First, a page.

Pennsylvania’s black bear season is large and spread wide across the state.
Pennsylvania’s 2019 black bear season – or seasons, more appropriately, as we’ll see – set a lot of records.
It’s what was most normal about them that’s generating some new research, however.
Hunters killed 4,653 black bears across the state last fall. That was the most ever for a single year, topping the previous high harvest of 4,350 recorded in 2011.
But it wasn’t too many, said Mark Ternent, a biologist with the Pennsylvania Game Commission.
He referenced some data as proof.
The commission captures as many bears as possible each year in spring and summer. It outfits them with ear tags.
It then counts how many of them turn up in the harvest.
That “mark and recapture” system of monitoring allows biologists to estimate the impact of hunting on the population. If 20 percent of the bears wearing ear tags are killed, for example, biologists estimate that 20 percent of the overall population fell to hunters.
Over the past 20 years, hunters have annually killed between 16 and 24 percent of tagged bears, Ternent said. Last year they took 23 percent.
That’s within the “historical range.”
“So that gives us a little bit of comfort,” Ternent said.
But biologists noticed one other thing. It’s not a concern yet, but something they want to examine.
Namely, last year, hunters killed about 19 percent of the adult female bears wearing tags. That was almost twice the average of 11 percent.
“This is something we are going to keep our eye on,” Ternent said.
That’s where the research comes in.
Biologists know that all black bears behave differently early in fall than they do later in the year, Ternent said. They move around more, outside their home ranges, looking for food.
But less clear is what that means.
So the commission is working with a graduate student from South Dakota State University. That person will take data being collected on 70 adult female bears wearing radio collars and try to determine whether early fall movement makes them particularly vulnerable to harvest.
If they are – to the point hunting is hurting the population – changes to hunting seasons could result.
“I think one of the things we want to make clear is, if these trends continue, and we start to see a decline in the population, these seasons aren’t set in stone. We can roll those back,” said commissioner Tim Layton of Somerset County.
There are no immediate plans to do that. Commissioners in January preliminarily approved another 30 days of bear hunting for 2020. Those are up for final approval in April.
But bears are doing well.
Going into last fall, the statewide bear population exceeded – for the fifth or sixth year in a row – a modern-day high of 20,000 animals, Ternent said.
That led to record amounts of opportunity and record participation, as well as a record harvest.
The commission offered 30 days of bear hunting last fall. That was the most since 1931, Ternent said.
A record number of hunters took advantage of that, too. Pennsylvania sold more than 202,000 bear licenses last year. That was 27,000 more than the year before.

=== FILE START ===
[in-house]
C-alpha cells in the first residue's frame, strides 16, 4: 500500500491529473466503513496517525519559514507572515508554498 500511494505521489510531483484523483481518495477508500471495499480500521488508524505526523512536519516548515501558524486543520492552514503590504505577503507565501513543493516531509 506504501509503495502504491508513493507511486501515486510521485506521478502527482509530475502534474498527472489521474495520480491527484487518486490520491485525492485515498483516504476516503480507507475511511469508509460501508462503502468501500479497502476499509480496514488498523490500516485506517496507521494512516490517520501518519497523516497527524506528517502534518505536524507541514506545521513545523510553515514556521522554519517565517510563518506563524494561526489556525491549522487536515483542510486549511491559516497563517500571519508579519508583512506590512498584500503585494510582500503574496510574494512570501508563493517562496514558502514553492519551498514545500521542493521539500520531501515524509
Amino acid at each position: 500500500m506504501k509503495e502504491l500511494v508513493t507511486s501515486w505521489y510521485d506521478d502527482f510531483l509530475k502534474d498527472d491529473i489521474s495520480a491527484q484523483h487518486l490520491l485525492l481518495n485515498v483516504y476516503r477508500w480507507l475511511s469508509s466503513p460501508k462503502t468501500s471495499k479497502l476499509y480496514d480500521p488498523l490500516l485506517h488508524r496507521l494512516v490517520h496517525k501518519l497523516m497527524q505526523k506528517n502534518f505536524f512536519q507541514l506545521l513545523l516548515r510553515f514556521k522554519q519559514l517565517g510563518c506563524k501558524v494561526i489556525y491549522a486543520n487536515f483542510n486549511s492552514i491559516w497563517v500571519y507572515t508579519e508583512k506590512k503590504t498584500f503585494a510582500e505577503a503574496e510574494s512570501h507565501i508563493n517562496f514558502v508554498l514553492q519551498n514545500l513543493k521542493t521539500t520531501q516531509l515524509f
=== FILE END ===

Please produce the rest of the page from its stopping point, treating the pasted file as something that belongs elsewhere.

“That was the greatest single year increase we’ve had at any point since we created the license back in 1981,” Ternent added.
The record bear kill also broke down in a noteworthy way.
“What’s really interesting is where we’ve come with how that harvest is distributed across the seasons,” Ternent said.
From 2000 until 2018, the general statewide season always accounted for about two-thirds of the total harvest. The other, additional bear seasons were minor players.
But last year, four bear seasons – the muzzleloader season, archery season, general statewide firearms season, and extended season that overlapped the first week of deer season in many wildlife management units – all contributed to the overall harvest in big ways.
Hunters killed 1,629 bears in the general season, 1,340 in the October muzzleloader and junior/senior rifle hunts (all but 237 killed with muzzleloaders), 1,117 in the extended season and 561 in the archery season. Another six were taken in the early archery season in special regulations counties.
“It really is exciting to see these types of records being set and how the hunters have responded and changed their hunting behavior,” Ternent said.
And through it all, indications are bears continue to thrive, he added.
The commission annually monitors bears, examining body weights, litter size and age of first reproduction. Ternent said that if the number of bears exceeded the landscape’s ability to feed them, it would be reflected negatively in those numbers.
“And we keep waiting for some tell-tale sign that we’re getting close to the threshold of what the habitat can support. And we aren’t seeing it,” he said.
“So what we have to worry about is how many bears people can tolerate.”
Pennsylvania hasn’t crossed that tipping point yet either. Surveys indicate more than half of state residents are OK with black bear numbers as they are now, Ternent added.
But if that changes, or if the South Dakota research anything is amiss, the commission will react.
Until then, these are the good old days of bear hunting in Pennsylvania, he said.
“We really are a leader now in terms of bear management and bear hunting here in the East,” Ternent said.
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